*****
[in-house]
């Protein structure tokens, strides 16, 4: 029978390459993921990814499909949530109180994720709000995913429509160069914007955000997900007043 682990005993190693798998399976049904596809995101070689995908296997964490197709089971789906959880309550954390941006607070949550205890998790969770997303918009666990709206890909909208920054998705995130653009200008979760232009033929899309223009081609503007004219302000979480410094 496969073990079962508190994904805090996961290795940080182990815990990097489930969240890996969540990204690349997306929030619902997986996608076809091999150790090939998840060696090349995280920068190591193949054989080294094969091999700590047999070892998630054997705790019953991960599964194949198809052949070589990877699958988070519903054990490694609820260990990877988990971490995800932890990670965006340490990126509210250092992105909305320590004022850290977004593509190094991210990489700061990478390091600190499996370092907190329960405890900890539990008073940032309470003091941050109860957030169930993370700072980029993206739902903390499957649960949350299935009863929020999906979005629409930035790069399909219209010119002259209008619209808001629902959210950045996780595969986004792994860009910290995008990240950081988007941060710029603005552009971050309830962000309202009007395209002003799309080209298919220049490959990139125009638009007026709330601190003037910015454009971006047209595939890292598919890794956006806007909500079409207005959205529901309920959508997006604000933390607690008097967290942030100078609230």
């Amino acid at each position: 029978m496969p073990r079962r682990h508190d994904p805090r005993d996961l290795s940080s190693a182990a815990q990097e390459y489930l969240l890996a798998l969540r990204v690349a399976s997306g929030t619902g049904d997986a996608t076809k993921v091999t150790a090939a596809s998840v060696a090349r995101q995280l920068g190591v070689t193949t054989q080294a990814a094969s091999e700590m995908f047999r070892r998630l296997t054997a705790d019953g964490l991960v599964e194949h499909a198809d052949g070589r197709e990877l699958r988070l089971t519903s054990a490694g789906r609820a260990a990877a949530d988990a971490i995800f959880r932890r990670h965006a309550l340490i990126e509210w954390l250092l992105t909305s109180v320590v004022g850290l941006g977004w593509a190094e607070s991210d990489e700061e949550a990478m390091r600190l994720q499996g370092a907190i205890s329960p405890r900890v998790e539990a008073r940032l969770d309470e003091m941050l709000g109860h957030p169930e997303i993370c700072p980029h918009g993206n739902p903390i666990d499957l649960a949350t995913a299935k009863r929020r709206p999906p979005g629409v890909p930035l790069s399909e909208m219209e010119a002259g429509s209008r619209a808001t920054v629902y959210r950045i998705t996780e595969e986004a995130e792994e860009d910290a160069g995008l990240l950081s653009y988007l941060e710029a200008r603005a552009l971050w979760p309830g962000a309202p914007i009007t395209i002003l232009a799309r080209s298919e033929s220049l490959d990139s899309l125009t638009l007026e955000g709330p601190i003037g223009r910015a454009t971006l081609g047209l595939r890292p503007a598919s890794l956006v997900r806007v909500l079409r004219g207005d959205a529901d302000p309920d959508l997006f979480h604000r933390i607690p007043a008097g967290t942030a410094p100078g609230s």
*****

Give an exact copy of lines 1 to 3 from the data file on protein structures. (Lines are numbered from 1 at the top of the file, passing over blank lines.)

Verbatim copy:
[in-house]
């Protein structure tokens, strides 16, 4: 029978390459993921990814499909949530109180994720709000995913429509160069914007955000997900007043 682990005993190693798998399976049904596809995101070689995908296997964490197709089971789906959880309550954390941006607070949550205890998790969770997303918009666990709206890909909208920054998705995130653009200008979760232009033929899309223009081609503007004219302000979480410094 496969073990079962508190994904805090996961290795940080182990815990990097489930969240890996969540990204690349997306929030619902997986996608076809091999150790090939998840060696090349995280920068190591193949054989080294094969091999700590047999070892998630054997705790019953991960599964194949198809052949070589990877699958988070519903054990490694609820260990990877988990971490995800932890990670965006340490990126509210250092992105909305320590004022850290977004593509190094991210990489700061990478390091600190499996370092907190329960405890900890539990008073940032309470003091941050109860957030169930993370700072980029993206739902903390499957649960949350299935009863929020999906979005629409930035790069399909219209010119002259209008619209808001629902959210950045996780595969986004792994860009910290995008990240950081988007941060710029603005552009971050309830962000309202009007395209002003799309080209298919220049490959990139125009638009007026709330601190003037910015454009971006047209595939890292598919890794956006806007909500079409207005959205529901309920959508997006604000933390607690008097967290942030100078609230």
């Amino acid at each position: 029978m496969p073990r079962r682990h508190d994904p805090r005993d996961l290795s940080s190693a182990a815990q990097e390459y489930l969240l890996a798998l969540r990204v690349a399976s997306g929030t619902g049904d997986a996608t076809k993921v091999t150790a090939a596809s998840v060696a090349r995101q995280l920068g190591v070689t193949t054989q080294a990814a094969s091999e700590m995908f047999r070892r998630l296997t054997a705790d019953g964490l991960v599964e194949h499909a198809d052949g070589r197709e990877l699958r988070l089971t519903s054990a490694g789906r609820a260990a990877a949530d988990a971490i995800f959880r932890r990670h965006a309550l340490i990126e509210w954390l250092l992105t909305s109180v320590v004022g850290l941006g977004w593509a190094e607070s991210d990489e700061e949550a990478m390091r600190l994720q499996g370092a907190i205890s329960p405890r900890v998790e539990a008073r940032l969770d309470e003091m941050l709000g109860h957030p169930e997303i993370c700072p980029h918009g993206n739902p903390i666990d499957l649960a949350t995913a299935k009863r929020r709206p999906p979005g629409v890909p930035l790069s399909e909208m219209e010119a002259g429509s209008r619209a808001t920054v629902y959210r950045i998705t996780e595969e986004a995130e792994e860009d910290a160069g995008l990240l950081s653009y988007l941060e710029a200008r603005a552009l971050w979760p309830g962000a309202p914007i009007t395209i002003l232009a799309r080209s298919e033929s220049l490959d990139s899309l125009t638009l007026e955000g709330p601190i003037g223009r910015a454009t971006l081609g047209l595939r890292p503007a598919s890794l956006v997900r806007v909500l079409r004219g207005d959205a529901d302000p309920d959508l997006f979480h604000r933390i607690p007043a008097g967290t942030a410094p100078g609230s």